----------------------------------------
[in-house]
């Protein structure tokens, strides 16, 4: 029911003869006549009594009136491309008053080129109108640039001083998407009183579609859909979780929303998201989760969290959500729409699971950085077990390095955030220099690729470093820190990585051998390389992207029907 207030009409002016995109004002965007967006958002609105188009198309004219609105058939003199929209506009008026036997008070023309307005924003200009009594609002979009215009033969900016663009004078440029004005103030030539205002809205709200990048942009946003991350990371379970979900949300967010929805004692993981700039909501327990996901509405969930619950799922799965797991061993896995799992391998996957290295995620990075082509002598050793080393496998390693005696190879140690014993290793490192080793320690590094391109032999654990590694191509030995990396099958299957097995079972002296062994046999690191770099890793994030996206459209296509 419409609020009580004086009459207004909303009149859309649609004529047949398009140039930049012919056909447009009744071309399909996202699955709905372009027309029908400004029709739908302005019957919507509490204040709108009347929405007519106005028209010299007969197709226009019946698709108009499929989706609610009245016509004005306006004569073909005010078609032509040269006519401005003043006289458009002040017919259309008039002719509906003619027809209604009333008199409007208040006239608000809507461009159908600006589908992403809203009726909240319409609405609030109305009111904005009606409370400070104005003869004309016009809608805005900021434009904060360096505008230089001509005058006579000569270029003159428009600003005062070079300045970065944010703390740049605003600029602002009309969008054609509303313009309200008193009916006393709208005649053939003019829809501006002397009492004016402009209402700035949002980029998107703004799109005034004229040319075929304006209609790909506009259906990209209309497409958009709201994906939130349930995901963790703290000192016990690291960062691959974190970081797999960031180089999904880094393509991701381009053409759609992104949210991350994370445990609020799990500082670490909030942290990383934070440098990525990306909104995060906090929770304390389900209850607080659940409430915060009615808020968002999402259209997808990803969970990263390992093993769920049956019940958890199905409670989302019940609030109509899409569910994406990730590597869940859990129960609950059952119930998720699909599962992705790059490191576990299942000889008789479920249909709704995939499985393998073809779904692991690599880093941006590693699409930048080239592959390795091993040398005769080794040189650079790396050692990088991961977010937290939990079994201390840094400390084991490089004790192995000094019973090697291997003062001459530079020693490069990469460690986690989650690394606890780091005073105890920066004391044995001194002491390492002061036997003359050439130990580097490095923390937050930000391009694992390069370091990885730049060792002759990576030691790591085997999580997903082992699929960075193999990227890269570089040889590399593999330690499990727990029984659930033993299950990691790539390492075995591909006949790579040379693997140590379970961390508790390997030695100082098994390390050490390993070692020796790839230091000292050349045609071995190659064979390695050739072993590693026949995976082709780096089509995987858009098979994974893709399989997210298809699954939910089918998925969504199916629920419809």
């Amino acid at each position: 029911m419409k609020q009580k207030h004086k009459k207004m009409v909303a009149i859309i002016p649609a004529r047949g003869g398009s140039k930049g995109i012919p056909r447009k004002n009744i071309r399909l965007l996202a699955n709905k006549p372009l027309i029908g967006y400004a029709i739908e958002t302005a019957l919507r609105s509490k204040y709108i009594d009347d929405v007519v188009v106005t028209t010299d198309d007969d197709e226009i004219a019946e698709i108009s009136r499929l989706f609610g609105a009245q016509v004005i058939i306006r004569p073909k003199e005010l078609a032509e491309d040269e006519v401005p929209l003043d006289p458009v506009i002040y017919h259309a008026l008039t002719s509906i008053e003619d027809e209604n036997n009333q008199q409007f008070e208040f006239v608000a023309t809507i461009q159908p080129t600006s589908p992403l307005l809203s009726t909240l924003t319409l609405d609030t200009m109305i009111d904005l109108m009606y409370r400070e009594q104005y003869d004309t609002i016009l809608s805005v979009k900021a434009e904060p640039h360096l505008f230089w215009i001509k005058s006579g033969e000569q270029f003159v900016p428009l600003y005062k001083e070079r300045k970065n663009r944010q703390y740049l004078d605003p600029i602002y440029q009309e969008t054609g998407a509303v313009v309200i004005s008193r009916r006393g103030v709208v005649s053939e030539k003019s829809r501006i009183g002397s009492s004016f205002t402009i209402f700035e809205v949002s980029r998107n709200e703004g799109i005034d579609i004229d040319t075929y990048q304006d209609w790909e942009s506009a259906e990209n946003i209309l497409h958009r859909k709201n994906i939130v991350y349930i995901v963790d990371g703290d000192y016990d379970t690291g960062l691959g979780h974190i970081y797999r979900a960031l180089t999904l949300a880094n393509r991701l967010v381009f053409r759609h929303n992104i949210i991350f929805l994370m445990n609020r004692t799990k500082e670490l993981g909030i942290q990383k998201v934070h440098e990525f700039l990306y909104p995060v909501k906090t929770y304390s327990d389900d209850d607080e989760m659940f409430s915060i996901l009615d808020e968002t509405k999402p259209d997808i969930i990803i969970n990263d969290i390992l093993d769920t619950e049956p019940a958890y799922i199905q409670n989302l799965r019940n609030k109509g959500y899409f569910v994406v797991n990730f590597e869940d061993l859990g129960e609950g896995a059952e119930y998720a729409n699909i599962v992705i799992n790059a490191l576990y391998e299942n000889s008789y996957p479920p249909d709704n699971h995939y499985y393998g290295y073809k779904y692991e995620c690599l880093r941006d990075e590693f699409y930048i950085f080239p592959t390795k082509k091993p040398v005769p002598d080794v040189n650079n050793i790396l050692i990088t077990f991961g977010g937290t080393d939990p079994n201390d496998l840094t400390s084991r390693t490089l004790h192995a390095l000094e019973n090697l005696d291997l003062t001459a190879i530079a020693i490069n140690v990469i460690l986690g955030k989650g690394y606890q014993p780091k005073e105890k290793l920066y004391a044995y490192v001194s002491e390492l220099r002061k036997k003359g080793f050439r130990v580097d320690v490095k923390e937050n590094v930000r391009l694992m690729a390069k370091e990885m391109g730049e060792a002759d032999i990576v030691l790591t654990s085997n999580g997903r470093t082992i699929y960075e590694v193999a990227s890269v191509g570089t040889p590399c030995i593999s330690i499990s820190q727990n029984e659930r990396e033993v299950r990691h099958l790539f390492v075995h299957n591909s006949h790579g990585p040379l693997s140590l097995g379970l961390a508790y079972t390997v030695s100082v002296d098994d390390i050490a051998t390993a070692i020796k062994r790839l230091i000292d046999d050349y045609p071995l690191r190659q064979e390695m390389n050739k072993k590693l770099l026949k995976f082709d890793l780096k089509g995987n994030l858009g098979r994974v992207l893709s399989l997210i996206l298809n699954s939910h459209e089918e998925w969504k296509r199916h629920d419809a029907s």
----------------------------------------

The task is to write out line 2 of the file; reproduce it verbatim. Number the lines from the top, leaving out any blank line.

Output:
């Protein structure tokens, strides 16, 4: 029911003869006549009594009136491309008053080129109108640039001083998407009183579609859909979780929303998201989760969290959500729409699971950085077990390095955030220099690729470093820190990585051998390389992207029907 207030009409002016995109004002965007967006958002609105188009198309004219609105058939003199929209506009008026036997008070023309307005924003200009009594609002979009215009033969900016663009004078440029004005103030030539205002809205709200990048942009946003991350990371379970979900949300967010929805004692993981700039909501327990996901509405969930619950799922799965797991061993896995799992391998996957290295995620990075082509002598050793080393496998390693005696190879140690014993290793490192080793320690590094391109032999654990590694191509030995990396099958299957097995079972002296062994046999690191770099890793994030996206459209296509 419409609020009580004086009459207004909303009149859309649609004529047949398009140039930049012919056909447009009744071309399909996202699955709905372009027309029908400004029709739908302005019957919507509490204040709108009347929405007519106005028209010299007969197709226009019946698709108009499929989706609610009245016509004005306006004569073909005010078609032509040269006519401005003043006289458009002040017919259309008039002719509906003619027809209604009333008199409007208040006239608000809507461009159908600006589908992403809203009726909240319409609405609030109305009111904005009606409370400070104005003869004309016009809608805005900021434009904060360096505008230089001509005058006579000569270029003159428009600003005062070079300045970065944010703390740049605003600029602002009309969008054609509303313009309200008193009916006393709208005649053939003019829809501006002397009492004016402009209402700035949002980029998107703004799109005034004229040319075929304006209609790909506009259906990209209309497409958009709201994906939130349930995901963790703290000192016990690291960062691959974190970081797999960031180089999904880094393509991701381009053409759609992104949210991350994370445990609020799990500082670490909030942290990383934070440098990525990306909104995060906090929770304390389900209850607080659940409430915060009615808020968002999402259209997808990803969970990263390992093993769920049956019940958890199905409670989302019940609030109509899409569910994406990730590597869940859990129960609950059952119930998720699909599962992705790059490191576990299942000889008789479920249909709704995939499985393998073809779904692991690599880093941006590693699409930048080239592959390795091993040398005769080794040189650079790396050692990088991961977010937290939990079994201390840094400390084991490089004790192995000094019973090697291997003062001459530079020693490069990469460690986690989650690394606890780091005073105890920066004391044995001194002491390492002061036997003359050439130990580097490095923390937050930000391009694992390069370091990885730049060792002759990576030691790591085997999580997903082992699929960075193999990227890269570089040889590399593999330690499990727990029984659930033993299950990691790539390492075995591909006949790579040379693997140590379970961390508790390997030695100082098994390390050490390993070692020796790839230091000292050349045609071995190659064979390695050739072993590693026949995976082709780096089509995987858009098979994974893709399989997210298809699954939910089918998925969504199916629920419809």